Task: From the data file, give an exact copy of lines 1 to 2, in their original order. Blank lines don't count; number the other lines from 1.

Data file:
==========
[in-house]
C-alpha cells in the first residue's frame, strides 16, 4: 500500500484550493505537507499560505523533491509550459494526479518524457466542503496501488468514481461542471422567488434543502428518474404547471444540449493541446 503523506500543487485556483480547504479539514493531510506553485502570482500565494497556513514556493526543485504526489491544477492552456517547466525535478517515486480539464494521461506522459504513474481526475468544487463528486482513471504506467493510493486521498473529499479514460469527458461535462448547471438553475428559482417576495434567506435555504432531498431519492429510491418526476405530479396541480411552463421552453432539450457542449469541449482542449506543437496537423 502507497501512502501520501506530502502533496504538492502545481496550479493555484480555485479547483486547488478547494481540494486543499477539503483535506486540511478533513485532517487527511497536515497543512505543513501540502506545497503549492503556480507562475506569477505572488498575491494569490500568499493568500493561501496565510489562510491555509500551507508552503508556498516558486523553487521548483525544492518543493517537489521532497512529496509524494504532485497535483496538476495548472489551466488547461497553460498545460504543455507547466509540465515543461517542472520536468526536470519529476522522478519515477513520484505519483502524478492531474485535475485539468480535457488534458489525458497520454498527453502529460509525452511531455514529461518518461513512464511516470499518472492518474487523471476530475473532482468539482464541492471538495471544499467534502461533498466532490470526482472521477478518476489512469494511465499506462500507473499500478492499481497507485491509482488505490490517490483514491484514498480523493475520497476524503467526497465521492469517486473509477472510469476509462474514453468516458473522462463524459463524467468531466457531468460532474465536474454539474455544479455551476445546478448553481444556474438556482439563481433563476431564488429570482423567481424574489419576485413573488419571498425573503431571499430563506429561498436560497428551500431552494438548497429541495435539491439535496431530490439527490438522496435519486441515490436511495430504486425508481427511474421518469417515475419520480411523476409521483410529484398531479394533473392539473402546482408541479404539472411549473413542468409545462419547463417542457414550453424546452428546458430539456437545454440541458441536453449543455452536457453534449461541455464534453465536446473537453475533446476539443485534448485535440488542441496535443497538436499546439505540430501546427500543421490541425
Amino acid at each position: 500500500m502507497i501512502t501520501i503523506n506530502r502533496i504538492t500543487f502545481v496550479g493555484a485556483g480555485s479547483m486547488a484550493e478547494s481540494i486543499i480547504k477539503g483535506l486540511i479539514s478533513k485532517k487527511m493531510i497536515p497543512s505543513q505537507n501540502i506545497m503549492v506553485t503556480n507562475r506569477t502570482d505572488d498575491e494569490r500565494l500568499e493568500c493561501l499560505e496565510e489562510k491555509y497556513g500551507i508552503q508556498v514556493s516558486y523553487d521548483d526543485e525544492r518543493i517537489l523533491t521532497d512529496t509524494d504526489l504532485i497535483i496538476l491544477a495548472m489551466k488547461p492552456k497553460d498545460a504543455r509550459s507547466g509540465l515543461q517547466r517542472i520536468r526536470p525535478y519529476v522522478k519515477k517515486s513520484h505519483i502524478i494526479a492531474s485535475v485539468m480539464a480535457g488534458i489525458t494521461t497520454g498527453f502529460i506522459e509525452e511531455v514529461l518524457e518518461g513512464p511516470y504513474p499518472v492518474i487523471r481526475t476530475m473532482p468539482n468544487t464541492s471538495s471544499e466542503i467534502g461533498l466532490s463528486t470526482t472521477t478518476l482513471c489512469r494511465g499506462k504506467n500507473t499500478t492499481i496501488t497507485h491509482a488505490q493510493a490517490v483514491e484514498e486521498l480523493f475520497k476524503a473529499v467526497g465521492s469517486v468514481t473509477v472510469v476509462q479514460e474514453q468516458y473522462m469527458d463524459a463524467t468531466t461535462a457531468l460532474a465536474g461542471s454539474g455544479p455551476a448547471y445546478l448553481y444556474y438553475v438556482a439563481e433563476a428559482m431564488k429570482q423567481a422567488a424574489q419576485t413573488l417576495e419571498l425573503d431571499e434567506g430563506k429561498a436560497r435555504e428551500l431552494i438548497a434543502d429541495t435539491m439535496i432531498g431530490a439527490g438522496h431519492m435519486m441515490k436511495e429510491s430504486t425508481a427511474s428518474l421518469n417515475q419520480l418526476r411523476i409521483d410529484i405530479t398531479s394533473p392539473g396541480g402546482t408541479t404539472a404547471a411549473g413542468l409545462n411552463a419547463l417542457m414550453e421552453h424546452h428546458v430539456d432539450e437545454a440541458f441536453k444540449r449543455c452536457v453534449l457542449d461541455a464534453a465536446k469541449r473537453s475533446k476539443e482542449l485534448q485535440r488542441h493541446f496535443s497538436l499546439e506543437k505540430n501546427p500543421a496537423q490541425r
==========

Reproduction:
[in-house]
C-alpha cells in the first residue's frame, strides 16, 4: 500500500484550493505537507499560505523533491509550459494526479518524457466542503496501488468514481461542471422567488434543502428518474404547471444540449493541446 503523506500543487485556483480547504479539514493531510506553485502570482500565494497556513514556493526543485504526489491544477492552456517547466525535478517515486480539464494521461506522459504513474481526475468544487463528486482513471504506467493510493486521498473529499479514460469527458461535462448547471438553475428559482417576495434567506435555504432531498431519492429510491418526476405530479396541480411552463421552453432539450457542449469541449482542449506543437496537423 502507497501512502501520501506530502502533496504538492502545481496550479493555484480555485479547483486547488478547494481540494486543499477539503483535506486540511478533513485532517487527511497536515497543512505543513501540502506545497503549492503556480507562475506569477505572488498575491494569490500568499493568500493561501496565510489562510491555509500551507508552503508556498516558486523553487521548483525544492518543493517537489521532497512529496509524494504532485497535483496538476495548472489551466488547461497553460498545460504543455507547466509540465515543461517542472520536468526536470519529476522522478519515477513520484505519483502524478492531474485535475485539468480535457488534458489525458497520454498527453502529460509525452511531455514529461518518461513512464511516470499518472492518474487523471476530475473532482468539482464541492471538495471544499467534502461533498466532490470526482472521477478518476489512469494511465499506462500507473499500478492499481497507485491509482488505490490517490483514491484514498480523493475520497476524503467526497465521492469517486473509477472510469476509462474514453468516458473522462463524459463524467468531466457531468460532474465536474454539474455544479455551476445546478448553481444556474438556482439563481433563476431564488429570482423567481424574489419576485413573488419571498425573503431571499430563506429561498436560497428551500431552494438548497429541495435539491439535496431530490439527490438522496435519486441515490436511495430504486425508481427511474421518469417515475419520480411523476409521483410529484398531479394533473392539473402546482408541479404539472411549473413542468409545462419547463417542457414550453424546452428546458430539456437545454440541458441536453449543455452536457453534449461541455464534453465536446473537453475533446476539443485534448485535440488542441496535443497538436499546439505540430501546427500543421490541425